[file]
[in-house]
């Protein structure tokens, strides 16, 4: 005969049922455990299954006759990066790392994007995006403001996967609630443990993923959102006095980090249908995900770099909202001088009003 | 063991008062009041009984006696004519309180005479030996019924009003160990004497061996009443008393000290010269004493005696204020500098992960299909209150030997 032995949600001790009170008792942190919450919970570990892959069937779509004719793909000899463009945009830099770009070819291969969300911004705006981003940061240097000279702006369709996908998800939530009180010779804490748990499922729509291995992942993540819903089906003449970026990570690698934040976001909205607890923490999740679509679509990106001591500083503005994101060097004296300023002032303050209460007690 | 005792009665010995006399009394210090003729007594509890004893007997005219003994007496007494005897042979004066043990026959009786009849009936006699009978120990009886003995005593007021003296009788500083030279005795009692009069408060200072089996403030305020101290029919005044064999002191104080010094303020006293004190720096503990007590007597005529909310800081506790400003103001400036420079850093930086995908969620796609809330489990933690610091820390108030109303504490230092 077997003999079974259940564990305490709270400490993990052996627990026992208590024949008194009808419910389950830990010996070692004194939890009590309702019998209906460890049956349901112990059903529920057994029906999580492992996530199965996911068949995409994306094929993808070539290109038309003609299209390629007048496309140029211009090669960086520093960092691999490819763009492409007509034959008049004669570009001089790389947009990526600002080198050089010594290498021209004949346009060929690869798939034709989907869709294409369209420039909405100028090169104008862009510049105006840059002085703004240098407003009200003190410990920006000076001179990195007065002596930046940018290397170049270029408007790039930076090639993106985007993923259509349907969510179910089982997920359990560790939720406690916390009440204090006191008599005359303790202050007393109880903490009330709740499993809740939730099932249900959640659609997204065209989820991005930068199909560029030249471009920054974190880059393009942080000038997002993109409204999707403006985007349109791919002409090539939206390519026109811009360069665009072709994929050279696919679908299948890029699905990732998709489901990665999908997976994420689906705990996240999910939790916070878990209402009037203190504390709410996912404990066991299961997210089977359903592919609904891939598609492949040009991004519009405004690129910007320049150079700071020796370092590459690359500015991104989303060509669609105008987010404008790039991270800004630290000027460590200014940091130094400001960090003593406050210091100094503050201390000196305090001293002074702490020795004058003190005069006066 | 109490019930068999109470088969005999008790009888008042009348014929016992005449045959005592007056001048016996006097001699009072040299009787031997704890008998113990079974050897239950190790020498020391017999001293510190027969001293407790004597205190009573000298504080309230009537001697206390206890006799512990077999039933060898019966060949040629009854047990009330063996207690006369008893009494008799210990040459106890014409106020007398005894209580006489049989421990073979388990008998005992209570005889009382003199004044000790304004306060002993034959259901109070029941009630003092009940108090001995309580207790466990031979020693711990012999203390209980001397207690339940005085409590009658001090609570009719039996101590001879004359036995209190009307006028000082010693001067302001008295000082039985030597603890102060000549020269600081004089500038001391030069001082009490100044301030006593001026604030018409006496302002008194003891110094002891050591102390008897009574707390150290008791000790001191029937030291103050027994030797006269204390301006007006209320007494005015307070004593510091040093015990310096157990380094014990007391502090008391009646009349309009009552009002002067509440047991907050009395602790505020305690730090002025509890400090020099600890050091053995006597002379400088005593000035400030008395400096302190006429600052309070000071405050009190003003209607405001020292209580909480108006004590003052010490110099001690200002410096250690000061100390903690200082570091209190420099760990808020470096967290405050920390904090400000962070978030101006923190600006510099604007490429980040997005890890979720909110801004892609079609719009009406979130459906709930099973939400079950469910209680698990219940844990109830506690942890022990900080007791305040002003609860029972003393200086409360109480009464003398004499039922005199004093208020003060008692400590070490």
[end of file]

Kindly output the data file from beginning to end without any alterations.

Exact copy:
[in-house]
């Protein structure tokens, strides 16, 4: 005969049922455990299954006759990066790392994007995006403001996967609630443990993923959102006095980090249908995900770099909202001088009003 | 063991008062009041009984006696004519309180005479030996019924009003160990004497061996009443008393000290010269004493005696204020500098992960299909209150030997 032995949600001790009170008792942190919450919970570990892959069937779509004719793909000899463009945009830099770009070819291969969300911004705006981003940061240097000279702006369709996908998800939530009180010779804490748990499922729509291995992942993540819903089906003449970026990570690698934040976001909205607890923490999740679509679509990106001591500083503005994101060097004296300023002032303050209460007690 | 005792009665010995006399009394210090003729007594509890004893007997005219003994007496007494005897042979004066043990026959009786009849009936006699009978120990009886003995005593007021003296009788500083030279005795009692009069408060200072089996403030305020101290029919005044064999002191104080010094303020006293004190720096503990007590007597005529909310800081506790400003103001400036420079850093930086995908969620796609809330489990933690610091820390108030109303504490230092 077997003999079974259940564990305490709270400490993990052996627990026992208590024949008194009808419910389950830990010996070692004194939890009590309702019998209906460890049956349901112990059903529920057994029906999580492992996530199965996911068949995409994306094929993808070539290109038309003609299209390629007048496309140029211009090669960086520093960092691999490819763009492409007509034959008049004669570009001089790389947009990526600002080198050089010594290498021209004949346009060929690869798939034709989907869709294409369209420039909405100028090169104008862009510049105006840059002085703004240098407003009200003190410990920006000076001179990195007065002596930046940018290397170049270029408007790039930076090639993106985007993923259509349907969510179910089982997920359990560790939720406690916390009440204090006191008599005359303790202050007393109880903490009330709740499993809740939730099932249900959640659609997204065209989820991005930068199909560029030249471009920054974190880059393009942080000038997002993109409204999707403006985007349109791919002409090539939206390519026109811009360069665009072709994929050279696919679908299948890029699905990732998709489901990665999908997976994420689906705990996240999910939790916070878990209402009037203190504390709410996912404990066991299961997210089977359903592919609904891939598609492949040009991004519009405004690129910007320049150079700071020796370092590459690359500015991104989303060509669609105008987010404008790039991270800004630290000027460590200014940091130094400001960090003593406050210091100094503050201390000196305090001293002074702490020795004058003190005069006066 | 109490019930068999109470088969005999008790009888008042009348014929016992005449045959005592007056001048016996006097001699009072040299009787031997704890008998113990079974050897239950190790020498020391017999001293510190027969001293407790004597205190009573000298504080309230009537001697206390206890006799512990077999039933060898019966060949040629009854047990009330063996207690006369008893009494008799210990040459106890014409106020007398005894209580006489049989421990073979388990008998005992209570005889009382003199004044000790304004306060002993034959259901109070029941009630003092009940108090001995309580207790466990031979020693711990012999203390209980001397207690339940005085409590009658001090609570009719039996101590001879004359036995209190009307006028000082010693001067302001008295000082039985030597603890102060000549020269600081004089500038001391030069001082009490100044301030006593001026604030018409006496302002008194003891110094002891050591102390008897009574707390150290008791000790001191029937030291103050027994030797006269204390301006007006209320007494005015307070004593510091040093015990310096157990380094014990007391502090008391009646009349309009009552009002002067509440047991907050009395602790505020305690730090002025509890400090020099600890050091053995006597002379400088005593000035400030008395400096302190006429600052309070000071405050009190003003209607405001020292209580909480108006004590003052010490110099001690200002410096250690000061100390903690200082570091209190420099760990808020470096967290405050920390904090400000962070978030101006923190600006510099604007490429980040997005890890979720909110801004892609079609719009009406979130459906709930099973939400079950469910209680698990219940844990109830506690942890022990900080007791305040002003609860029972003393200086409360109480009464003398004499039922005199004093208020003060008692400590070490």